The man who wrote the book I’m leaning on
to nail down the first draft of this poem
died yesterday. Truth, I never liked him—
his arrogance, his floor to ceiling vanity.
But he could write, work wonders with
words, arrange whole seasons in a sentence,
bring the cherry back to the cheek in a
dreary time. Meaning, he could squeeze out
tender, though where that tender came from
I never knew, so careful he was to conceal it—
his practiced scowl, the hard casing of
his eye. Surely a biographer will uncover
the painful source of that softness. Even
the rockface of a mountain beaten by time
and weather chips away. Besides, who can measure
another’s suffering? Who dares? Let the years
have their way with him. He wrestled
with language until the end, and that’s enough,
which leaves me running with the crowd
to lift a glass. Here’s to the man who kept
one eyebrow perpetually cocked and hoisted
toward the ceiling. A man I feared—
sneerer of the less than, the not as good as,
the pitiable of no account. But before
he’s safely under—dirt packed down,
the obligatory daisy—I have to confess.
He was my author-on-a-pedestal, my scholar,
my shining star. The light at the end of the tunnel.
The light shrieking toward me on the tracks.
It sneaked up on me, that bare-
legged, mosquito-bitten itch
of my fifteenth year, taking me
over, leaving the books
unopened on the bedside table.
That July when I periodically
took off to scramble
up the hills to be alone
as if an answer waited there
for me—a diagram, a directive,
or a pattern I needed to learn
how to piece together and sew.
If you insist, you could say
it was my summer of biology
coming due, for what was I
but a girl on the edge
not knowing what to make
of my heart, hung out like
a for-sale sign on my sleeve.
But looking back,
what I remember is a green
jostle of leaves trembling in their
bath of light: the morning sun
filtering through in a great
spill of generosity, the way
one would wish to spill, pouring
it out all one's life, pure and unfiltered
from the heart’s bucket, hitting each
dried and speckled thing until it shone.
The Mystery of the Cat
I am being fed early before the others.
Mother says being four I can’t wait.
I can wait. I am swinging my legs,
feet not touching the floor.
New dress, white with blue flowers.
We are in Brooklyn, Great-grandpa’s
apartment. Passover, first night.
I’m trying to figure out what I saw
hanging from a hook behind the door
in his bathroom. I think it’s a secret.
That’s why I'm watching him.
He’s sitting at the head of the table
frowning like the picture in my book
of Moses seeing a bad thing coming.
Everyone’s a little afraid of Great-
grandpa but me. If you don’t wash
before coming to the table he knows.
He knows everything.
He has a white beard like God
and eyes that go right through you.
I always wash my hands, not like
Cousin Herbie who’s got red hair,
picks his nose, and fights all the time.
Great-grandpa will die in January
when it snows, collapse in schul
while praying. The rabbi says
that means he’ll go right to heaven.
I don’t know anything about heaven.
I only know he’ll not be in his
chair anymore, there at his place
at the big table where he belongs.
When he dies I will cry all day.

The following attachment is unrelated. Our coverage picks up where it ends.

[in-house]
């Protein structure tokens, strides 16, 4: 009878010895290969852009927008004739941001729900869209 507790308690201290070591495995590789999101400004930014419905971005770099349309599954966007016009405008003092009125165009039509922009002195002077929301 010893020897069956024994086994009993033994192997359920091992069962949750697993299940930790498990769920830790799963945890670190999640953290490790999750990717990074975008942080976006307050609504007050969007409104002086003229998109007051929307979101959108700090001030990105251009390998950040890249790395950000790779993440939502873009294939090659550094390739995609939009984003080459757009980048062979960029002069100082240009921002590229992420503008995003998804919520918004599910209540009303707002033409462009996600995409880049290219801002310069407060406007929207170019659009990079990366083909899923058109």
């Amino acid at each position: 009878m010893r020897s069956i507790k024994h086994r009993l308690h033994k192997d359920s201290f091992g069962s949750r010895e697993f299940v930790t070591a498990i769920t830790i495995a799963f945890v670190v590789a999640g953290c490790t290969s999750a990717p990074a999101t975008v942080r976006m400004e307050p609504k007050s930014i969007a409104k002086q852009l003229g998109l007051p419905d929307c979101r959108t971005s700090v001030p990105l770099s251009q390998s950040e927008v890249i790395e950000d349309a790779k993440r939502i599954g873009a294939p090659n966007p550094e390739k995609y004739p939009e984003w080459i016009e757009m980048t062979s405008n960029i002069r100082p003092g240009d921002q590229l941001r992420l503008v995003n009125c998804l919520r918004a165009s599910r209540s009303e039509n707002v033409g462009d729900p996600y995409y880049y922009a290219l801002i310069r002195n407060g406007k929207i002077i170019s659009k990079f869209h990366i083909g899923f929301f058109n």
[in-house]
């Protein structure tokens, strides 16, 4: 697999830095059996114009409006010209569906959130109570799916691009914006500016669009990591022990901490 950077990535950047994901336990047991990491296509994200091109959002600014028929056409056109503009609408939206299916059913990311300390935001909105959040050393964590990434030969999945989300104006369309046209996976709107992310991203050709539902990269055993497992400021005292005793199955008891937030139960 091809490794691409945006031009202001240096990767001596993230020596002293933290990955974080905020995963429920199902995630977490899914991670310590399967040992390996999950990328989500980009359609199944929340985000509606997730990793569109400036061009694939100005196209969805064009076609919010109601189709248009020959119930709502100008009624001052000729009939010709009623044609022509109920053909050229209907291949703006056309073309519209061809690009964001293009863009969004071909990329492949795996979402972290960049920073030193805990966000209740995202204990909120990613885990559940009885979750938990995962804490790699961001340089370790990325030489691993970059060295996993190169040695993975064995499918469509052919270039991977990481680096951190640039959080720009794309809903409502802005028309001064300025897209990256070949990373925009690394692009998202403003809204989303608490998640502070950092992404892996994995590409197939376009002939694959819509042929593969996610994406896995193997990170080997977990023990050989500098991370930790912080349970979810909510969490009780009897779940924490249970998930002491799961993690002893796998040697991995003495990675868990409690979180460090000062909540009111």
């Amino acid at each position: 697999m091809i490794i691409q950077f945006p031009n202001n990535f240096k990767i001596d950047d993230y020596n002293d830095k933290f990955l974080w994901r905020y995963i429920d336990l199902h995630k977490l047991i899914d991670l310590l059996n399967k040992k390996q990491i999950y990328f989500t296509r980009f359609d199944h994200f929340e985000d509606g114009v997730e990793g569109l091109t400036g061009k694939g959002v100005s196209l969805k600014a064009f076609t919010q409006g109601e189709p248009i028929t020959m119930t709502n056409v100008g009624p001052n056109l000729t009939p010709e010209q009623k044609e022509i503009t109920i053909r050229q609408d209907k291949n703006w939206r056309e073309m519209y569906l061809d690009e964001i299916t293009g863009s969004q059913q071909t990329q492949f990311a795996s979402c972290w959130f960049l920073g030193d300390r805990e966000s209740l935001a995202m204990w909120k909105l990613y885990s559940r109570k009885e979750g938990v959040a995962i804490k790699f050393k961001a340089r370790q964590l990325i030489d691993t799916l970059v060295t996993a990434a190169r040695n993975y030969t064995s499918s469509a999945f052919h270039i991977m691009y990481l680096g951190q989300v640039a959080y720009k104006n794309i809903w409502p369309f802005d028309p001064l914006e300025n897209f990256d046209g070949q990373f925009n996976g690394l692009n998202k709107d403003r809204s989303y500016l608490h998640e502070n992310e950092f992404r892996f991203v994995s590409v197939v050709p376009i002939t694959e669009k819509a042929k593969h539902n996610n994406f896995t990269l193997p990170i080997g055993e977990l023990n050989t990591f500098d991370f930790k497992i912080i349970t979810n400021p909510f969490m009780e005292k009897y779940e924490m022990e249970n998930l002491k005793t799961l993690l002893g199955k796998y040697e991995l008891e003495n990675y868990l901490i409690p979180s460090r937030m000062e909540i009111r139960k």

It will be my first death.
I may be little but I know
what I’m scared of and it's not death.
It's big dogs, big dogs like King
straining at his chain, snarling—
his mouth all teeth and dripping.
King, the German shepherd
Daddy dragged me to, insisting
I pet him, say nice doggie, nice,
while he's yelling, “Don't be afraid
or he’ll smell it on you.” But I was
afraid. And I’m afraid of the thing
I saw in the bathroom when I
went to wash my hands. It’s ugly
and I’m not sure what it’s for.
Mama would know, but she won't
tell me, which makes it a secret.
I don’t like secrets. Grownups
have secrets. They listen to the radio,
whisper to each other, then tell me
to go out and play. I’m not a baby.
I can tie my shoes and write my name.
I know what’s good and what's bad.
And I know who I love: Mama,
Daddy, and Betsy my doll. I love
ice-cream too, topped with sprinkles,
and red apples. I don’t like broccoli.
I hate broccoli. And I don't like big
dogs or what I saw in the bathroom
that looks like a whip. A thing with
nine leather strips, each ending in
a knot to hurt or punish, but who?
And why was it there? Great-grandpa
is gooder than good and wouldn't hurt
a living thing—praying all the time
in the old words so God understands.
Maybe they whisper to each other
late at night in the bathroom—secrets,
grown-up secrets. God’s voice coming
from under the tub where it’s dark
or from behind the mirror on the wall,
saying something bad is coming and
Great-grandpa will need that whip.
At the circus, Aunt Nellie bought me
a toy whip. My cousins got balloons.
But that whip isn’t this whip. This whip
would belong to a bad man with boots
up to his knees and a big dog. Maybe
Great-grandpa once ran from a man
just like that, grabbed his whip and never
gave it back. My Great-grandpa is the
bravest man in the world. Only trouble is
it’s 1938. That man would have bought
another one, a bigger one, by now.
Alice Friman’s seventh collection is Blood Weather, LSU Press. Her last two are TheView from Saturn and Vinculum, for which she won the 2012 Georgia Author of theYear Award in Poetry. A recipient of two Pushcart Prizes and included in Best American Poetry, she has been published in Poetry, Ploughshares, Massachusetts Review, Gettysburg Review, Georgia Review, Plume, and many others. She was poet-in-residence at Georgia College until 2017. She was the subject of our Closer Look in Innisfree 9. Her website is alicefrimanpoet.com.